De Fer’s image shows a boucanier as described in Exquemelin, with a reasonable, if inaccurate in their details, imagining of a fusil boucanier, a cropped hat, and a sheath holding several hunting knives. Smaller vignettes show boucaniers dressing pigs and smoking their flesh, hunting with dogs, stretching a cowhide to dry, and relaxing by a fire.
But we can do better! Once more cartographer Paul Cornuau comes to the rescue. Below is his eyewitness illustration of a boucanier firing at a wild cow or bull who has a quizzical, almost “Looney Tunes” look on his face. The boucanier’s dog is keeping the bovine beast at bay. The dog is as described by Exquemelin: with “a long flat head, sharp muzzle, savage air, thin lean body.” This is pretty much the form of all wild dogs subsequently domesticated, even today. The hunting of wild cattle was dangerous, and both Exquemelin and William Dampier note its hazards. Exquemelin describes how boucaniers often hunted cattle from trees, then had an engagé run up and hamstring the dead or dying animal, just in case.
Taking a look at the boucanier’s dress, we find a shirt and the sort breeches worn by flibusters and common working men on Saint-Domingue. The hat is clearly the cropped hat described by Exquemelin (Dampier also notes a “crop’t hat”): the brim left long in the front but cut short the rest of the way around, akin to a modern baseball cap, the difference being that it appears that a small amount of brim was left at the back and sides. At the boucanier’s waist is what appears to be a large sheath to hold three or four “Flemish” knives, as described by Exquemelin and Labat, and confirmed shortly by other illustrations. His legs appear to be bare, and on his feet are surely the “field expedient” boucanier shoes–“souliers de cochon“–made from the skin cut from the hocks of wild pigs, which Du Tertre and Labat describe and which I’ll discuss in a moment.
Above is a boucanier carrying a gutted wild pig, its head removed but the skin still on. This was doubtless for convenience as the boucanier headed back to the ajoupa or camp (also known as a boucan). How the carcass is slung is open for conjecture: Dampier describes logwood cutters as cutting a beef carcass into four quarters, one per man who would then cut a hole in his and sling over his head “like a frock.” This may be what we see here, but with a pig carcass. The boucanier’s dress is as we see above, with little more detail except the hat, which is clearly cropped at the sides and back, with a long brim in front. The shoes are similar, obviously the “souliers de cochon” to be described in a moment: they have neither heel nor tongue, and extend beyond the toes. He carries a fusil boucanier, with a typical notch in the stock where the butt begins.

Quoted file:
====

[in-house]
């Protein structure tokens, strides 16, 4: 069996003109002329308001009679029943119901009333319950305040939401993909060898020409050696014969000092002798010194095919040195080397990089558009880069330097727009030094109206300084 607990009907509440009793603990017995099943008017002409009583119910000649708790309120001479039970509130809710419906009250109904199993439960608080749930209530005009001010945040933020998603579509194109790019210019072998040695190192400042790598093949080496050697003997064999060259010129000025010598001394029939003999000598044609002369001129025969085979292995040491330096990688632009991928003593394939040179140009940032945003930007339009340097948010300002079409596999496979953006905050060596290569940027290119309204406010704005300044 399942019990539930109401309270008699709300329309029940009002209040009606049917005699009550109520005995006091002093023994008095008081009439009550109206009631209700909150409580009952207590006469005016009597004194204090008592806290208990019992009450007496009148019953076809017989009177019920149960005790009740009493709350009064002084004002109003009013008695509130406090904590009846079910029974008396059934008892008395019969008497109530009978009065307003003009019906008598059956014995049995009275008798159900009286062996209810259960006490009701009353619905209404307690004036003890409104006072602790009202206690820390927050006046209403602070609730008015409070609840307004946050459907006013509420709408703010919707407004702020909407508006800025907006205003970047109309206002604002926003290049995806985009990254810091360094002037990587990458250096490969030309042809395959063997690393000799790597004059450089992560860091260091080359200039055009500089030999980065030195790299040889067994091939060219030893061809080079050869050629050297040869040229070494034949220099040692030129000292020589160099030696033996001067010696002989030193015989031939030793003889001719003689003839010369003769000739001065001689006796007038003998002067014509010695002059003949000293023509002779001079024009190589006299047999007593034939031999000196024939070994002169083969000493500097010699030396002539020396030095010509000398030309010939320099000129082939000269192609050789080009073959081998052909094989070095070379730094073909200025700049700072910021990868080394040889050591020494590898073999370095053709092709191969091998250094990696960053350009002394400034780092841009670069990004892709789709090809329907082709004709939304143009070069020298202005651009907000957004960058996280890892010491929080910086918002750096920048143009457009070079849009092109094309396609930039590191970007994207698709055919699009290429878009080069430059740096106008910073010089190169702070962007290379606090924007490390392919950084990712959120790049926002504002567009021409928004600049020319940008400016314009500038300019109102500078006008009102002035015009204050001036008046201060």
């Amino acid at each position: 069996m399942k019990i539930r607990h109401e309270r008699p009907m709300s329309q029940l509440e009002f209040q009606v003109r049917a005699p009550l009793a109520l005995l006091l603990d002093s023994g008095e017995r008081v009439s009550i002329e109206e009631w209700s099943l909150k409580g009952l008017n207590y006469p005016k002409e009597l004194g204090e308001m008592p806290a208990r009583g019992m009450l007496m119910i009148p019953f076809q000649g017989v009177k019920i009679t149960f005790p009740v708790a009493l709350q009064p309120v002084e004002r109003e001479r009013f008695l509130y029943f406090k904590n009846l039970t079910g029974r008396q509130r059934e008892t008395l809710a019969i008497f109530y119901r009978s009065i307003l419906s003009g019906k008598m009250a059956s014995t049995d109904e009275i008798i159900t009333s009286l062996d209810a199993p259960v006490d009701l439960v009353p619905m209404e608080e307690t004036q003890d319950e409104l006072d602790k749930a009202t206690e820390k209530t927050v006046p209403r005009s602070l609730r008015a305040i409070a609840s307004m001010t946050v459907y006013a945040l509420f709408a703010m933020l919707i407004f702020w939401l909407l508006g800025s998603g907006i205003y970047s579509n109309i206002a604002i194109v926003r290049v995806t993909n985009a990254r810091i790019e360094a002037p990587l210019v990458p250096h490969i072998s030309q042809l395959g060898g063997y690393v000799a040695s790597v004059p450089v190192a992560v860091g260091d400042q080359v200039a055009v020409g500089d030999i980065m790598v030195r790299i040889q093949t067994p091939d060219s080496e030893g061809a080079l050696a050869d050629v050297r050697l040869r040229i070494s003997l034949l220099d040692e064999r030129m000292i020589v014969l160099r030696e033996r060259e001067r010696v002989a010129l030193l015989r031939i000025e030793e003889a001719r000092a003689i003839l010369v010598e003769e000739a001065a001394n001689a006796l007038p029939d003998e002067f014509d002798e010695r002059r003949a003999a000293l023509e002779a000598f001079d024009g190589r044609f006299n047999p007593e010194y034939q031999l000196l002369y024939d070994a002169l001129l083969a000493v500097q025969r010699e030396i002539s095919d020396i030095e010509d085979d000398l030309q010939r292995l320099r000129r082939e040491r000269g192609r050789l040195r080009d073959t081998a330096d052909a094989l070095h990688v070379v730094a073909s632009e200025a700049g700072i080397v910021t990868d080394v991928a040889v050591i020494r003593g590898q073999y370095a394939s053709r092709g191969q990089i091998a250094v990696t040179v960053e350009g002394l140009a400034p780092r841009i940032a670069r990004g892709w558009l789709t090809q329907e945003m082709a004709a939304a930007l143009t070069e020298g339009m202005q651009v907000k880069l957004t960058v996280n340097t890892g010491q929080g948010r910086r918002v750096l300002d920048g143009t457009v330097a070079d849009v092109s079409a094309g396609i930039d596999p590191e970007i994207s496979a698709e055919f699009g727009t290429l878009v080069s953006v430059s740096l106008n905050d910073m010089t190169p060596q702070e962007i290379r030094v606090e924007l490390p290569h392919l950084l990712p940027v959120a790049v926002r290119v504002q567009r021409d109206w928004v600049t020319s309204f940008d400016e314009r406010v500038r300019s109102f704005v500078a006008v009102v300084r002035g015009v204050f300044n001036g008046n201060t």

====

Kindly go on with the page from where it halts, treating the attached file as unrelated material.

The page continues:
Above is another boucanier with a pig carcass slung, this one by the legs. His mouth is tied for some reason. Examined at the highest available resolution, the pig appears to be slung via holes cut into its carcass and worn like a jacket. This boucanier is clowning around a bit, holding his fusil boucanier with heavy butt over or on his head. His hat is probably of the cropped sort, his jacket is short, his breeches common, his legs bare, and his shoes surely the “souliers de cochon.” Around his neck (as in the case of a flibustier described in the previous post) is a musket tool, and at his waist appear to be two small pouches slung from his belt, and a small powder horn. Although boucaniers are typically described as wearing a large cartouche box holding thirty paper cartridges, clearly not all did, until this boucanier wears his at the small of his back on his belt. Boucanier belts were often of cowhide with the hair still on, and even at times of crocodile (and therefore probably caiman too). Note that buccaneer and boucanier belts tend to be narrow, and never more than of moderate width, unlike what we see in Hollywood films.
Above is a boucanier skinning a pig hung by the neck from a branch. Very likely, the carcass is hung from the same hole the boucanier probably thrust his head through in order to carry it, as described above. Typically, a pig carcass was gutted, skinned, and deboned, and the flesh cut into long strips roughly one and a half inches square and up to six feet long, then often salted (it would last longer this way), then smoked slowly on a barbecue over coals, on which were thrown the skin, bones, and offal for it was believed they gave the boucan–smoked pig–better flavor. (Note that boucan can mean the grill or barbecue, the smoked pig flesh itself, and the place.) This boucanier wears a cropped hat, has “souliers de cochon” on his feet, has a large sheath for three or four knives at his waist (we’ll see a better illustration soon). In his mouth is a probably Flemish knife of the sort commonly seen in this era.
Below is a boucanier stretching a hide, almost certainly a cowhide, to dry. William Dampier describes the process well as it was practiced at Laguna de Términos by cattle hunters among the logwood cutters, and the practice of scraping and drying the hides was likely the same among the hunters of Hispaniola. Of particular note in this illustration are the musket, cropped hat, knife sheath, and shoes. The musket is probably a fusil boucanier drawn poorly in perspective, therefore too short, but it could be that it is simply a shorter weapon. The hat is clearly cropped closely on the sides but left long at front. The sheath is the best illustration yet of the boucanier’s way of carrying several knives in a single sheath. It appears there is one large knife and several small. The small item hanging from the sheath is without doubt, as someone whose name unfortunately has momentarily slipped my mind, a sharpening steel.